The President of India, Mr. Ram Nath Kovind, inaugurated the 4th India International Science Festival in Lucknow.
Speaking on the occasion, the President said that science has always been a part of Indian culture. Centuries ago, our ancestors were uncovering the secrets of mathematics and the concept of the zero. They were applying the lessons of science in fields as far apart as medicine and metallurgy. From the Green Revolution to our space programme to the creation of a thriving biotech and pharmaceutical industry, science has driven our post -1947 modernisation. Today, in the first quarter of the 21st century, in the age of robotics and precision manufacture, of bioinformatics and gene editing, of the Fourth Industrial Revolution and Artificial Intelligence, it is time for a quantum jump.
The President said that we cannot make that jump without converting science into a mass movement – and without promoting tinkering and innovation as an everyday activity in our labs, our universities and even our schools. Jugaad, cut-paste experiments and frugal innovation have their role. Even so, if we are to transform India into a middle-income economy and an advanced industrial power, we need to upgrade the engines of knowledge creation. Science and technology are not a mere add-on – their cross-cutting nature and role in every field and in all our flagship programmes and developmental efforts have to be appreciated.
The President said that the role of science and scientific innovation in our national developmental agenda is expanding day by day. In 2017, patent applications by Indian start-ups rose to 909. This was a 15-fold increase from the number in 2016 – just 61. In 2018, India’s R&D investments will amount to an appreciable US$ 83.27 billion. The government has announced the Prime Minister’s Research Fellowship Scheme. It will promote development through innovation and has a budget of Rs 1,650 crore for seven years beginning 2018-19. These are exciting times for science in India. The resources are now available. It is for our talent pool to respond.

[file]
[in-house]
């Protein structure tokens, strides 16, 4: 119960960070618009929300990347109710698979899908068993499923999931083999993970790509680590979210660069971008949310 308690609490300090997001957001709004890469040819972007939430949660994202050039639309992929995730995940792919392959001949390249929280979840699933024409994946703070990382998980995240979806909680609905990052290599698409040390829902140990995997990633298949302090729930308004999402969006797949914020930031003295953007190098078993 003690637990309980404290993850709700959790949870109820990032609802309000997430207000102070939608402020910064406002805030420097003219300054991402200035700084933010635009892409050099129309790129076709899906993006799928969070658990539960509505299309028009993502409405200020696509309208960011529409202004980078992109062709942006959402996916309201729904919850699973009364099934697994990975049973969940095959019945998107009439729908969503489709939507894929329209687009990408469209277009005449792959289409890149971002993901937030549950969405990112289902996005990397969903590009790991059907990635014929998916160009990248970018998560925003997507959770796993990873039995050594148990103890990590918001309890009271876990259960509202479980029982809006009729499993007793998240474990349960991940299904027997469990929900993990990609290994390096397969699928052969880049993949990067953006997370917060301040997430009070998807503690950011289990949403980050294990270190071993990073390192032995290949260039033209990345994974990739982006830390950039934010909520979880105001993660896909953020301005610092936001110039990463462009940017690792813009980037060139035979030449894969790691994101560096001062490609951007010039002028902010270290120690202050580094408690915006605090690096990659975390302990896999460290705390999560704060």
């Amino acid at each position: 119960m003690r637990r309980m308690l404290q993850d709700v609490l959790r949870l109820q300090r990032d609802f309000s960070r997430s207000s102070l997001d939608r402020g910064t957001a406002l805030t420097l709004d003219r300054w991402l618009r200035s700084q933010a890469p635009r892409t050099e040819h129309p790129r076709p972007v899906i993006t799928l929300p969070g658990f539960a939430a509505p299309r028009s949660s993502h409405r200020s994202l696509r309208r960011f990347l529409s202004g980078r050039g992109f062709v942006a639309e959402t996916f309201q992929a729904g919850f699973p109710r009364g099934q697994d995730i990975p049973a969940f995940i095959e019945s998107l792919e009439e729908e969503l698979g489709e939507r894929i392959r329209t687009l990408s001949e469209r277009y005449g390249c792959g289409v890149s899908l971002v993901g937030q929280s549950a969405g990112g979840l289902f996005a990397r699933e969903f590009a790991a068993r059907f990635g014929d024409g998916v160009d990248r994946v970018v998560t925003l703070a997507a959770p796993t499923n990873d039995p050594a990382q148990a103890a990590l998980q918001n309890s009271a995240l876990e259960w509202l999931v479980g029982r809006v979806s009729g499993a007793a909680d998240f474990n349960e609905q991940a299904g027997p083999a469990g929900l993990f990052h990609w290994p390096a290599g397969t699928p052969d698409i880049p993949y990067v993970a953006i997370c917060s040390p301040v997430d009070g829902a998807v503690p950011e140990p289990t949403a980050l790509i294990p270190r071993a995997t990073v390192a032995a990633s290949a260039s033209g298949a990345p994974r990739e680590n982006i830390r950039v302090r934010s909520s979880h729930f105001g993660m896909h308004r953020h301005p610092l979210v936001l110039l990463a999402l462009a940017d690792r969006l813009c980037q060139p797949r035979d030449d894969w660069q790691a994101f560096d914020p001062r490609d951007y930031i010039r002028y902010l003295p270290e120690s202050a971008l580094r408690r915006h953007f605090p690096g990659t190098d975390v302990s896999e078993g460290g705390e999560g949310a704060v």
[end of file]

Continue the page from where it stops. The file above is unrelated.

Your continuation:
The President said that science is done best when it is a collaborative venture, with resources – including funding resources – and facilities being shared. This is the era of partnerships between research centres and universities. He urged the scientific community to mentor and to open its doors to budding researchers and students in universities. He said that budding researchers and students look to senior scientists for guidance, support and access to laboratories and equipment. With such generosity of spirit and of intellect, Indian science will carry much greater weight. And it will move closer to building a best-in-class ecosystem.
The President pointed to the low participation of women in higher science. He noted that of the 3,446 scientists working at the Council of Scientific and Industrial Research, only 632 – or 18.3 per cent – are women. He said that in a week when women scientists have won Nobel Prizes for physics and for chemistry, this is a telling statistic. It is a reminder of the scientific potential of our daughters that we are not adequately harnessing. This is both a social and systemic challenge – but it is our collective responsibility to overcome it.